On the near topic of diamonds, we were intrigued to see last week’s news about the Chinese interest in African Barrick (Gold), from which we would make two further observations. One is that the Chinese are busily gobbling up material chunks of this “emerging” continent (see chart 4 below) – if this pace accelerates, at some point they may run into explicit political and economic conflict with those western nations that realise they may be fast depleting their own materiel. The second is that (hat-tip to Imara’s Colin McCulloch and Sanlam), gold equities are at a 28-year low relative to gold itself (see chart 3 immediately below). To reiterate, we like both. A lot.
Our rationale for the monetary metals and especially gold is simple to articulate and, we think, easy to justify. The banking insanity of the last four decades or so is only another manifestation of a broader dash towards monetary insanity, as governments, freed of any real constraints over currency or debt, issued endless amounts of both. So much debt has now been accumulated, it requires constant economic growth simply to service the debt. Now that the western economies at least appear to have gone ex-growth, that only leaves two possible outcomes: outright default, or inflation. Which do we think is the more politically palatable of the two ?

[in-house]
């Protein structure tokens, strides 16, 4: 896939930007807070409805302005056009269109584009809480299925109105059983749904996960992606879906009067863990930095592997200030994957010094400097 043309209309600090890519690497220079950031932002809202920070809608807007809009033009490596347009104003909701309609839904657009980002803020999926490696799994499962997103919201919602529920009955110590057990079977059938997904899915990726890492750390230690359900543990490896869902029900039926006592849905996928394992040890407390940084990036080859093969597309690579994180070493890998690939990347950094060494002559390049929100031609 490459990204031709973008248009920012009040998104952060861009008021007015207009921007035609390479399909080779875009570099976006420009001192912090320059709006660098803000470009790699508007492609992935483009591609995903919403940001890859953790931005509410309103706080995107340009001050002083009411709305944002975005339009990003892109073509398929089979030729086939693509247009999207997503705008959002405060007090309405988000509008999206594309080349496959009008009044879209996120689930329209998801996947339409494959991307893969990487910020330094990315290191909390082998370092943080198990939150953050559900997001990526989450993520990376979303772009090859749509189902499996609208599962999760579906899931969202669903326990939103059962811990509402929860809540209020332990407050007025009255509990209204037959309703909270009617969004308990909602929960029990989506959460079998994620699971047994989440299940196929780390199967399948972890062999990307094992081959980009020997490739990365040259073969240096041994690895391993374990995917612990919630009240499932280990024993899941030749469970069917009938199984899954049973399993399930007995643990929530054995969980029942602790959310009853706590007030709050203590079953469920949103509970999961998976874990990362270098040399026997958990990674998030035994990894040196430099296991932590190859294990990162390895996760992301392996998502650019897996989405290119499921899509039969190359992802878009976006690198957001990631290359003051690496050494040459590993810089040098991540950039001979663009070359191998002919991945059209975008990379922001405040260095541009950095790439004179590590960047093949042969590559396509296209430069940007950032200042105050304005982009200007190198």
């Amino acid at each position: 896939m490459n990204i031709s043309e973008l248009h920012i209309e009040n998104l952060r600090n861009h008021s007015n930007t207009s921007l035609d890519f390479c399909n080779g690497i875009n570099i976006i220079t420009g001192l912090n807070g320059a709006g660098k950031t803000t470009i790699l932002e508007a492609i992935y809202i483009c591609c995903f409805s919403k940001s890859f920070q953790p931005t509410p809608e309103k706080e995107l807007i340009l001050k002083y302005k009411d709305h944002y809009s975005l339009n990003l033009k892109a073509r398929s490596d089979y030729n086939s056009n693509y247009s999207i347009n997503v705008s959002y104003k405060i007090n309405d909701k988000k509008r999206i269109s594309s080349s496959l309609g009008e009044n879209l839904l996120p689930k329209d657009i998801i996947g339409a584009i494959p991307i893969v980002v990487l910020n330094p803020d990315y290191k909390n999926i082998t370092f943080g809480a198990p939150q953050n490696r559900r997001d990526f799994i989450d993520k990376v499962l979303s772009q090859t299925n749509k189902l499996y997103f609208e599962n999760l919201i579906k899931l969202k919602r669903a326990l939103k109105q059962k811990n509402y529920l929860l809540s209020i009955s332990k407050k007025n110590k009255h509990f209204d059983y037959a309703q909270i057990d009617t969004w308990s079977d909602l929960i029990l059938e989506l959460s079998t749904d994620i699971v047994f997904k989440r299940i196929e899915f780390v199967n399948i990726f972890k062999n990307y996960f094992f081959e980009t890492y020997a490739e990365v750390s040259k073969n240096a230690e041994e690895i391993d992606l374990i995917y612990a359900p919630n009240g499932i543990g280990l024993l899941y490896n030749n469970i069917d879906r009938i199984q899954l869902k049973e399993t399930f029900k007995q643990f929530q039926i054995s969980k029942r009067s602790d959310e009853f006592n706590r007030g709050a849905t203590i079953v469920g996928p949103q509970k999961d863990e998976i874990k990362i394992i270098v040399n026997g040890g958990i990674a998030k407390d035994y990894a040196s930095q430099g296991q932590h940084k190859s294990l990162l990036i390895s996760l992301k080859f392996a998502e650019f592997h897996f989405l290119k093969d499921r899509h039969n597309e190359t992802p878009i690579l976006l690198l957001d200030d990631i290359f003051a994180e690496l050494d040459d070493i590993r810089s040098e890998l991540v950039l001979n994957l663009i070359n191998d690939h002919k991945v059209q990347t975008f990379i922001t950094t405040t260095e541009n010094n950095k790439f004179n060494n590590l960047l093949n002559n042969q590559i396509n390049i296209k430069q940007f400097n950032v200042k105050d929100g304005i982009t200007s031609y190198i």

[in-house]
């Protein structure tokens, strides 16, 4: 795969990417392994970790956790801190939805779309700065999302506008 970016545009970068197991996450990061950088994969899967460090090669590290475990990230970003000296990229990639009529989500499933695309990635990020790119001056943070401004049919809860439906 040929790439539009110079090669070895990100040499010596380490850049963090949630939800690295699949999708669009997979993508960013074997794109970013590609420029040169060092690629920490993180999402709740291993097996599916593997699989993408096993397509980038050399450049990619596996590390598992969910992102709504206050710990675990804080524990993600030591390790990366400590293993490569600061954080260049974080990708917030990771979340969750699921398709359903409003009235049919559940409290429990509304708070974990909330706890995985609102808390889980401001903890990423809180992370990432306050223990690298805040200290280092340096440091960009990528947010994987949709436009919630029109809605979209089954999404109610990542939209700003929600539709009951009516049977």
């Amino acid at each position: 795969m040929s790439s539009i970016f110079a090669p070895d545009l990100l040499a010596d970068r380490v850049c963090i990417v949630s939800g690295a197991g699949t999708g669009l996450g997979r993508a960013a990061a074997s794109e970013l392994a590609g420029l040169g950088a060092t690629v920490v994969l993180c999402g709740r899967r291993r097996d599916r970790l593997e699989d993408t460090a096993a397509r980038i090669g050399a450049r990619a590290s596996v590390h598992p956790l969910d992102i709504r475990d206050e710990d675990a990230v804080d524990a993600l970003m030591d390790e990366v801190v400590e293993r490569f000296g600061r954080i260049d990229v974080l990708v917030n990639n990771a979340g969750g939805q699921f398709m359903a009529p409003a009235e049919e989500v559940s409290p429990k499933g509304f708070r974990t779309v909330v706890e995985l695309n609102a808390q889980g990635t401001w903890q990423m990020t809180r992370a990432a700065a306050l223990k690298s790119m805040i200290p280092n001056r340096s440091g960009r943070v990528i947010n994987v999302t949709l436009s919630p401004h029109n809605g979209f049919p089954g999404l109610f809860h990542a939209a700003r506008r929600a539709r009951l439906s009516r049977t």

But when it comes to the banks, what is to be done ? The economic damage they have inflicted now being incalculable, any financial remedies against banking individuals would be inconsequential, and those levied against organisations would be doubly pointless (what the taxpayer doesn’t already own, it soon probably will). As a policy alternative we would suggest hanging (and perhaps drawing and quartering) the more errant senior banking executives under the UK’s High Treason laws (“… if a man do levy war against our lord the King in his realm, or be adherent to the King’s enemies in his realm, giving to them aid and comfort in the realm, or elsewhere”), on the basis that if bankrupting the nation doesn’t provide aid and comfort to our enemies, we would like to know what does. If nothing else, hanging, drawing and quartering some of our more notorious fraudsters, thieves and banking con-men might do wonders pour encourager les autres.
1. “Remember your mortality.”
Tim Price is Director of Investment, PFP Wealth Mangement, London.